A day in the life of a paraeducator: Woman wears many hats at Alden-Conger

Feb. 25—By Kim Gooden, For the Tribune

No two days are the same for Alden-Conger paraeducator Shanna Drescher, even though her schedule and goal vary little throughout the school year.

"When you work with kids your days are never the same," according to Drescher, who works as a Title I para with students in first through fifth grades. "The stories they share and their personalities influence how each day goes."

The skills being taught, what is going on in the classroom and each student's individual needs also affect how a day goes.

Drescher's day begins with supervision of the elementary students who get off the bus. She greets them and listens as they share both happy and sad events in their lives. Making this connection often helps build a working relationship with her students later.

"She has established relationships with kids so that they know she cares, and they respect her and listen to her directions," said Gretchen Hintz, first-grade teacher.

From there, she spends her morning working with Title I students on reading skills. They work on fluency, comprehension, letter names and sounds, phonics and many of the other skills needed to become good readers.

At noon she is a lunch supervisor for some of the elementary grades, assisting them with opening containers and heating lunches, and encouraging them to eat.

Drescher's afternoons are spent working with Title I students on math skills. Some students work on basic facts. Others work on taking apart word problems and using different strategies to solve them, or on skills such as multiplication and long division.

She also assists classroom teachers with Benchmark and Progress Monitoring assessments.

Drescher works with her students in small groups or one-on-one in the Title I classroom. There, they have access to a quiet space with fewer distractions and are able to accomplish more in the time they have. Still, sometimes the time she has with her students is not enough. She would like to work with certain groups or children longer to get them the help they need.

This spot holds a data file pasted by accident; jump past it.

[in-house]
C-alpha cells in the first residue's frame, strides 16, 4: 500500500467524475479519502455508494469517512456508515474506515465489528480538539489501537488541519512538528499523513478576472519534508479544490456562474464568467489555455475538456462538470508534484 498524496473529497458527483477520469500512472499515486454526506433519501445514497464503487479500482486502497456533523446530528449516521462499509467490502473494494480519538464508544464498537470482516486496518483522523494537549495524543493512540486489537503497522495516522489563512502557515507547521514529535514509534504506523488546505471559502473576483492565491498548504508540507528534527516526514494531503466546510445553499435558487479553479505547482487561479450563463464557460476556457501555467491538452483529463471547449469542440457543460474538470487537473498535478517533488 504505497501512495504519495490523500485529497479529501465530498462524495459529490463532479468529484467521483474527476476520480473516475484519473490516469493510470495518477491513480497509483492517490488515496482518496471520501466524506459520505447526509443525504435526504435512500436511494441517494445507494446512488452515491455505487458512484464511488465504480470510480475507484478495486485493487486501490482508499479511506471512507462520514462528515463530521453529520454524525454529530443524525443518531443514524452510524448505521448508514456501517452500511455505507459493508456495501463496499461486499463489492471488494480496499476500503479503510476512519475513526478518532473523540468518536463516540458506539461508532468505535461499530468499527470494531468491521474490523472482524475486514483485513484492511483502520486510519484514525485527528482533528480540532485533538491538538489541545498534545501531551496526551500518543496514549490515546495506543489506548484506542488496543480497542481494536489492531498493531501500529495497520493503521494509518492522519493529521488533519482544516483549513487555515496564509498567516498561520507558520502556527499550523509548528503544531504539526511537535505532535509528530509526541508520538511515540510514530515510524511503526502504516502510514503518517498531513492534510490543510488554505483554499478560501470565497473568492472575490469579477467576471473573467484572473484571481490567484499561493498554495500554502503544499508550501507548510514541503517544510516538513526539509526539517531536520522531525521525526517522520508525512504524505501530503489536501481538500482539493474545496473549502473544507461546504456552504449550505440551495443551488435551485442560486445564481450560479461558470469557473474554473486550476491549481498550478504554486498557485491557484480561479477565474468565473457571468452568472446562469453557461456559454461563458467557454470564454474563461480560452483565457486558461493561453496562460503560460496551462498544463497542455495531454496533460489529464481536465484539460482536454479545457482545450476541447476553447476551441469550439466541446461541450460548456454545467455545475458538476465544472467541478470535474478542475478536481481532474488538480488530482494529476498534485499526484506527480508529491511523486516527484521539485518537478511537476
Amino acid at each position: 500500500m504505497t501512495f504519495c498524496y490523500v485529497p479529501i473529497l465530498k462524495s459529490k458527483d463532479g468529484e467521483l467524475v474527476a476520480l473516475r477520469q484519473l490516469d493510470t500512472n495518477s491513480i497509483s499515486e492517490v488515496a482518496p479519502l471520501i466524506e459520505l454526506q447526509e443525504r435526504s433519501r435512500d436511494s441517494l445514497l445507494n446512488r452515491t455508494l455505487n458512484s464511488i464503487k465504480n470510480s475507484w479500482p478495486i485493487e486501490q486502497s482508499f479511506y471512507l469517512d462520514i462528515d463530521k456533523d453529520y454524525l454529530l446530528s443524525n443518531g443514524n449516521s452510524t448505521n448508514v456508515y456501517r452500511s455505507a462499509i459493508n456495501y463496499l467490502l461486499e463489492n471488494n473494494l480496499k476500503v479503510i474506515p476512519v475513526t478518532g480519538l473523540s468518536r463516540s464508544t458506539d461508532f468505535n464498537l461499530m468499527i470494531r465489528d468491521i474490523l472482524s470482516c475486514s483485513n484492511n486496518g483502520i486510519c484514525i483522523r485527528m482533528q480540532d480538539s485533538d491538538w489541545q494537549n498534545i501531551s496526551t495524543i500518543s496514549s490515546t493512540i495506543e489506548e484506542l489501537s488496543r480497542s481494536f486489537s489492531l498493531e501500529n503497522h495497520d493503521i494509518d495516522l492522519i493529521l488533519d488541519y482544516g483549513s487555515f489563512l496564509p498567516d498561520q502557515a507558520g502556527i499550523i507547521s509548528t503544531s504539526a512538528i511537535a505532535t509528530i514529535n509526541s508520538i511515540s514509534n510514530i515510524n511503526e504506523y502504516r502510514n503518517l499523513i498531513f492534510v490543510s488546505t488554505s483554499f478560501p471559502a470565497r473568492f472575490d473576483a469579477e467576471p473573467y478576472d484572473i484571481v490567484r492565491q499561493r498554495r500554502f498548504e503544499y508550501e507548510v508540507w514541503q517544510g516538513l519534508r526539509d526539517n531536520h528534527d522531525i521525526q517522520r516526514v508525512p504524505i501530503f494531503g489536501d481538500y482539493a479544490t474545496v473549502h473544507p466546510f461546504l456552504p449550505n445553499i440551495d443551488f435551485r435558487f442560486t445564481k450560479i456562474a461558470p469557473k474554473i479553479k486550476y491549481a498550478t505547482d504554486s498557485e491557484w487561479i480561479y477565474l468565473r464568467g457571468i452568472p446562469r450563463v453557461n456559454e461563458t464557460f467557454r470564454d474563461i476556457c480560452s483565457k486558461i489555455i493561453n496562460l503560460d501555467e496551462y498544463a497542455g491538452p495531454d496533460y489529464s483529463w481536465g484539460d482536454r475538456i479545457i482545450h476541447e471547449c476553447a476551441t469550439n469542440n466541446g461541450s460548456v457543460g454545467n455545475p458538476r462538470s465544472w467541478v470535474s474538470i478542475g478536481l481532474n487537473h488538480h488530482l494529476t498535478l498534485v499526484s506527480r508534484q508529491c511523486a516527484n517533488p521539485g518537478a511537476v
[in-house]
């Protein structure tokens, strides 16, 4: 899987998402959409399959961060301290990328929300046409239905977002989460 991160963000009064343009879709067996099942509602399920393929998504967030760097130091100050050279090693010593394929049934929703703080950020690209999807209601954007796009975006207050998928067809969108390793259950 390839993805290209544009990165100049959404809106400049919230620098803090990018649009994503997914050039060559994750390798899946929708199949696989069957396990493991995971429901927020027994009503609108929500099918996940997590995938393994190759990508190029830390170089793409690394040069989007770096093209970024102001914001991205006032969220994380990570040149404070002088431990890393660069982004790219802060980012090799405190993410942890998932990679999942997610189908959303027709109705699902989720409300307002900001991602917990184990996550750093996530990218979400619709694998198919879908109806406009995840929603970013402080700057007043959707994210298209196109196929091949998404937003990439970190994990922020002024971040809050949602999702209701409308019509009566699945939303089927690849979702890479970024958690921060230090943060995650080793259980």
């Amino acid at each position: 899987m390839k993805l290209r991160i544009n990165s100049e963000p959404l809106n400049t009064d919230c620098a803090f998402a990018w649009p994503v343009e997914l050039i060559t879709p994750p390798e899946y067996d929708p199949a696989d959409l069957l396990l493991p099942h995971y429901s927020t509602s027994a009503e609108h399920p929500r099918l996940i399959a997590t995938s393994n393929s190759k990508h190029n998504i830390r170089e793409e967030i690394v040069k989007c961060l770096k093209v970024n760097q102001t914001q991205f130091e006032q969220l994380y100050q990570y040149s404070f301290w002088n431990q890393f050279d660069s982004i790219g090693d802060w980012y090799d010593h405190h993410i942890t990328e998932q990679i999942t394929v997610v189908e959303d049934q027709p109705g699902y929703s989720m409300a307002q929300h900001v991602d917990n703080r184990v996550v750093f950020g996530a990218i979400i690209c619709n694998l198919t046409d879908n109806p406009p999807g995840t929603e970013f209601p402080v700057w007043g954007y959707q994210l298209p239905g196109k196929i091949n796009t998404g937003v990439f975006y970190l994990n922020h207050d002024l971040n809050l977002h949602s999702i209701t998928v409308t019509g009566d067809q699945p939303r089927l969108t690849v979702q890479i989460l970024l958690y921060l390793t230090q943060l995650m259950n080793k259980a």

"There is no norm," Drescher said. "For example, all students in a first-grade classroom won't know their sight words. As a result, catering to each student where they're at becomes a challenge."

Getting students to understand that they will need the skills they're working on in the next grade, too, is also a challenge. And sometimes kids don't see why they need the skills in reading or math simply because it's hard for them.

Despite the frustrations, there are also rewards. Getting to work with kids first and foremost.

"It's also very rewarding to see their faces light up when they understand something or when they've been working so hard on a skill and they come down after a test and tell me they've been successful because of the skills we've been working on," she said.

Seeing them exit from the Title I program is also very satisfying for her.

Drescher has been in her position at Alden-Conger for nine years and is content to continue in that capacity.

She enjoys having the different grade levels to work with and finds that it makes the day go quickly. She considers herself fortunate to work with what she says are a great group of teachers who are supportive and appreciative of what the paras do every day.

The teachers she works with feel the same about her.

"Shanna is a positive and supportive person to have in the classroom. Not only for the students but also for myself," Hintz said.

"Her dedication and support to the students of Alden-Conger is phenomenal," added Shelly Sipple, fourth-grade teacher.